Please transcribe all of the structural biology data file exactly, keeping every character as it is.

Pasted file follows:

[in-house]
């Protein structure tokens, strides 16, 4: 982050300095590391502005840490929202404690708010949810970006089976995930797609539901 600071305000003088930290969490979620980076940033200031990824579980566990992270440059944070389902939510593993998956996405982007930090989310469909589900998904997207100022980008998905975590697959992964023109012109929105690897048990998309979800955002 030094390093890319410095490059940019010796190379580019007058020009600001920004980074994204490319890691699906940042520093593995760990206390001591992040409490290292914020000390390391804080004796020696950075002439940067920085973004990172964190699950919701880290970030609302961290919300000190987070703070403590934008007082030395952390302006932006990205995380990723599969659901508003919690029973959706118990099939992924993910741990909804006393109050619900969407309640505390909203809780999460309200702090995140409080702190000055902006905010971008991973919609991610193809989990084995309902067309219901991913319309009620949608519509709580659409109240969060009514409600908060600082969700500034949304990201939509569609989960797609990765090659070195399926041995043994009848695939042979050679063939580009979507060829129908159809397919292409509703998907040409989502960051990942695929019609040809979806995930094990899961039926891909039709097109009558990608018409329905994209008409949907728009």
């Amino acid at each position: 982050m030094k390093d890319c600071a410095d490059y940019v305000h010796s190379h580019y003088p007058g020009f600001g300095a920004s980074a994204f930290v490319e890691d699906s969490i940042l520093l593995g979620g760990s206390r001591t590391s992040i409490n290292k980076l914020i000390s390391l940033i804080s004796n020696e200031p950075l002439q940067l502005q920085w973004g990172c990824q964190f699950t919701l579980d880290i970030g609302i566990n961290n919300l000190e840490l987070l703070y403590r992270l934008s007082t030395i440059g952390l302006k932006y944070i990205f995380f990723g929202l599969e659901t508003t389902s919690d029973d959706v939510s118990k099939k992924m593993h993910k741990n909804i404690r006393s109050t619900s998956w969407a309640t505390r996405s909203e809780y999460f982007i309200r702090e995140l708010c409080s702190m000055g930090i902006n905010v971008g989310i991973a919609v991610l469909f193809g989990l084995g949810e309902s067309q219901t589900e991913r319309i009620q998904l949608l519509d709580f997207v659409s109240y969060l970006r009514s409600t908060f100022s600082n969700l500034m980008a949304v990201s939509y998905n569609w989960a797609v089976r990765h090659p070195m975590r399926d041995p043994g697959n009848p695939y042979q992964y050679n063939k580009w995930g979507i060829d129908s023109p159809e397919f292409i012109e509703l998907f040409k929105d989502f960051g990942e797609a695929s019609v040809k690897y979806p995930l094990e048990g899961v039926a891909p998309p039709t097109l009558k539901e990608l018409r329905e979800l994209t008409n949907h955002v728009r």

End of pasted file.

[in-house]
């Protein structure tokens, strides 16, 4: 982050300095590391502005840490929202404690708010949810970006089976995930797609539901 600071305000003088930290969490979620980076940033200031990824579980566990992270440059944070389902939510593993998956996405982007930090989310469909589900998904997207100022980008998905975590697959992964023109012109929105690897048990998309979800955002 030094390093890319410095490059940019010796190379580019007058020009600001920004980074994204490319890691699906940042520093593995760990206390001591992040409490290292914020000390390391804080004796020696950075002439940067920085973004990172964190699950919701880290970030609302961290919300000190987070703070403590934008007082030395952390302006932006990205995380990723599969659901508003919690029973959706118990099939992924993910741990909804006393109050619900969407309640505390909203809780999460309200702090995140409080702190000055902006905010971008991973919609991610193809989990084995309902067309219901991913319309009620949608519509709580659409109240969060009514409600908060600082969700500034949304990201939509569609989960797609990765090659070195399926041995043994009848695939042979050679063939580009979507060829129908159809397919292409509703998907040409989502960051990942695929019609040809979806995930094990899961039926891909039709097109009558990608018409329905994209008409949907728009």
């Amino acid at each position: 982050m030094k390093d890319c600071a410095d490059y940019v305000h010796s190379h580019y003088p007058g020009f600001g300095a920004s980074a994204f930290v490319e890691d699906s969490i940042l520093l593995g979620g760990s206390r001591t590391s992040i409490n290292k980076l914020i000390s390391l940033i804080s004796n020696e200031p950075l002439q940067l502005q920085w973004g990172c990824q964190f699950t919701l579980d880290i970030g609302i566990n961290n919300l000190e840490l987070l703070y403590r992270l934008s007082t030395i440059g952390l302006k932006y944070i990205f995380f990723g929202l599969e659901t508003t389902s919690d029973d959706v939510s118990k099939k992924m593993h993910k741990n909804i404690r006393s109050t619900s998956w969407a309640t505390r996405s909203e809780y999460f982007i309200r702090e995140l708010c409080s702190m000055g930090i902006n905010v971008g989310i991973a919609v991610l469909f193809g989990l084995g949810e309902s067309q219901t589900e991913r319309i009620q998904l949608l519509d709580f997207v659409s109240y969060l970006r009514s409600t908060f100022s600082n969700l500034m980008a949304v990201s939509y998905n569609w989960a797609v089976r990765h090659p070195m975590r399926d041995p043994g697959n009848p695939y042979q992964y050679n063939k580009w995930g979507i060829d129908s023109p159809e397919f292409i012109e509703l998907f040409k929105d989502f960051g990942e797609a695929s019609v040809k690897y979806p995930l094990e048990g899961v039926a891909p998309p039709t097109l009558k539901e990608l018409r329905e979800l994209t008409n949907h955002v728009r």